Socialist Worker

Why we say get the troops out

Issue No. 1869

THERE IS an escalating war in Iraq. The lying politicians who launched the invasion six months ago won't admit it. But it's the only honest conclusion from the terrible death toll. The director of the Baghdad central mortuary told the New York Times how the number of killings has rocketed under the last five months of occupation. There were 462 in May, 626 in June, 751 in July and 872 in August. Most of them, about 70 percent, were shot dead. That is in just one city.

US and British military operations account for more and more of those killed across the country. The occupiers know they are at war. Over 6,000 US troops have been sent home on medical grounds, 1,500 of them wounded.

George Bush and Tony Blair's response is to pour in more troops-from the US, Britain or any other country they can bully or bribe. Bush has allocated an extra $87 billion for the war of occupation. His vice-president, Dick Cheney, hints that won't be enough. In Britain, chancellor Gordon Brown is to announce a further £1 billion next month. At the same time he is curbing spending on hospitals and schools, and freezing wage rises for the low paid. His 'autumn statement' will smell of a war budget. Bush, with Blair in tow, is prepared to pile more agony onto a country already bled dry by war and a decade of murderous sanctions.

He refused even to consider a mild proposal from French president Jacques Chirac to set a four week deadline to hand Iraq over to its provisional authority. Bush wants total victory to terrify anyone across the globe who might stand in his way. The occupying forces are not neutral observers preventing chaos. They have created the chaos and are now fighting a war of pacification against the Iraqi people.

A country run by Western bureaucrats and a foreign army cannot be a country run by its own people. The longer the occupation goes on the more ordinary Iraqis will become enraged. We already see how the occupation is fomenting divisions between different groups in order to hold on. The only way to stop that, and the rising death toll of US and British troops, is to end the occupation now.

No one knows how Iraqis will organise their country. We do know that the occupation is bringing increasing chaos. If the warmongers do hold on, they will make conflict between Iraqis more likely. And they will renew their confidence to target other counties, such as Iran, Syria, North Korea or Cuba.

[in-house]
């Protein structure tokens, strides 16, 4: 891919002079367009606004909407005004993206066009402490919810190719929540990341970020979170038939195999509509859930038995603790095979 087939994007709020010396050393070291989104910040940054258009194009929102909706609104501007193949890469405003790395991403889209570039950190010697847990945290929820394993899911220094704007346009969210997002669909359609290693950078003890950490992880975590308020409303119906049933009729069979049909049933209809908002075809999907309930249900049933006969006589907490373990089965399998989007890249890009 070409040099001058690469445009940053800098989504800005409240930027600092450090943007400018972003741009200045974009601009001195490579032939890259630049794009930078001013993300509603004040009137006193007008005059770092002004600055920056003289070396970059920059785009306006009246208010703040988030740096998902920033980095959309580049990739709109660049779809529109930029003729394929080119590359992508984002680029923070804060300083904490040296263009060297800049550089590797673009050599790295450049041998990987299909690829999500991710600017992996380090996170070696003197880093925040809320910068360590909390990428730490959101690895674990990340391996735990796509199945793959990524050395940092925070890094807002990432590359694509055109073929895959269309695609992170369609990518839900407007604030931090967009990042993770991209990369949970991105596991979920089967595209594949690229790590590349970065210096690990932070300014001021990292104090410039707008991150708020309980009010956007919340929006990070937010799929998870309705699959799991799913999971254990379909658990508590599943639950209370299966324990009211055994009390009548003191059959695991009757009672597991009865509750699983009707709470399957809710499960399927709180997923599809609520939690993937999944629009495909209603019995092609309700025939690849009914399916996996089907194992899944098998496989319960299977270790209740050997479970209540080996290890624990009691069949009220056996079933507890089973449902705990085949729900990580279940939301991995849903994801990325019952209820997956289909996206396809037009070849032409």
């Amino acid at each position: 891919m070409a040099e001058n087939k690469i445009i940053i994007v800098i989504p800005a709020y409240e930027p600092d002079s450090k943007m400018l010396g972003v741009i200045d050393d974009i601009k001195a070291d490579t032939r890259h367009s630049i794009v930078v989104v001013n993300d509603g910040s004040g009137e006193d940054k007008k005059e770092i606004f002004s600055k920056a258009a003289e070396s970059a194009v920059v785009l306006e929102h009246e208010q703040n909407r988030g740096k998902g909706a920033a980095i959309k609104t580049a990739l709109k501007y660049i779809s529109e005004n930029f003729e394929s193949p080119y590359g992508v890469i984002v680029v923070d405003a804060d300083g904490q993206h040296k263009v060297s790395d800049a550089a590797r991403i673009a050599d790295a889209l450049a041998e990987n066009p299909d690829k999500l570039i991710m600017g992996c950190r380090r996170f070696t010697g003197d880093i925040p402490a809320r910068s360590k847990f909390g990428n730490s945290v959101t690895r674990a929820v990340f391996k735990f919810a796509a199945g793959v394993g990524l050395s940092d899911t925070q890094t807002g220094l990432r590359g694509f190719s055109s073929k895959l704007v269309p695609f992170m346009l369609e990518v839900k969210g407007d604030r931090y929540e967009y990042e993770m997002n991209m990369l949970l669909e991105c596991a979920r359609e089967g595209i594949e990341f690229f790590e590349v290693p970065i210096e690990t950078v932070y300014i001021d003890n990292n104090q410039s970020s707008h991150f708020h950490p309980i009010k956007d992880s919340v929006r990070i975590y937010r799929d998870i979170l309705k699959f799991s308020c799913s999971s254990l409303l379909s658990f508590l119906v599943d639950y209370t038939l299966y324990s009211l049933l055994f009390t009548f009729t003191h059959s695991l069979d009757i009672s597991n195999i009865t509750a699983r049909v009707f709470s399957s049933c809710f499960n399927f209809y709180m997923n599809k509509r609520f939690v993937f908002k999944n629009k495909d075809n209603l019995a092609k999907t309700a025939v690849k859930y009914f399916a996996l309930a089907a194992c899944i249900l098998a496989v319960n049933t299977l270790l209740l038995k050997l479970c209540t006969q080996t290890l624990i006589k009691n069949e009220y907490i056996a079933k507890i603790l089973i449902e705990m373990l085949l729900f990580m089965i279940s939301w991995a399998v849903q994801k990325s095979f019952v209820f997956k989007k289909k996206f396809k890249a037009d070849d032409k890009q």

Palestine no peace without justice

A HEAVILY militarised state threatens to kidnap or execute the leader of a people whose territory it occupies. There is only the mildest of rebukes from the US. The state is Israel and the leader is Yasser Arafat. George Bush felt forced last week to put a millimetre of distance between himself and Israeli leader Ariel Sharon, whose government is debating how to eliminate Arafat from Palestinian politics.

The US is desperate for some stability in Palestine as it sinks into a quagmire in Iraq. But the US still maintains it has the right to determine who Arafat's Palestinian Authority chooses as its prime minister. That has given a green light to the most hardline Israeli leaders to renew their campaign of assassination and terror against the Palestinians.

There has been a three year long intifada, or uprising, against Israeli occupation. Next Saturday's march marks that and calls for solidarity with the Palestinians. There can be no peace in the Middle East without justice for Palestine.

March next Saturday

THE RESISTANCE in Iraq has stunned Bush's neo-conservatives. So too has the global anti-war movement. Every serious US paper now recognises that the Bush gang are on the defensive and are deeply divided. The international anti-war day of action next Saturday can drive those splits deeper and hasten the end of the war of occupation.

Nowhere is that truer than in Britain. Blair is tottering now because two million people took to the streets in February. Next Saturday's demonstration is on the eve of the Labour Party conference. A massive turnout will leave Blair even more isolated. It will bring closer the day when he is held to account. It can help bring an end to the occupation and bury the Bush project of a permanent 'war on terror'.

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What We Think
Sat 20 Sep 2003, 00:00 BST
Issue No. 1869
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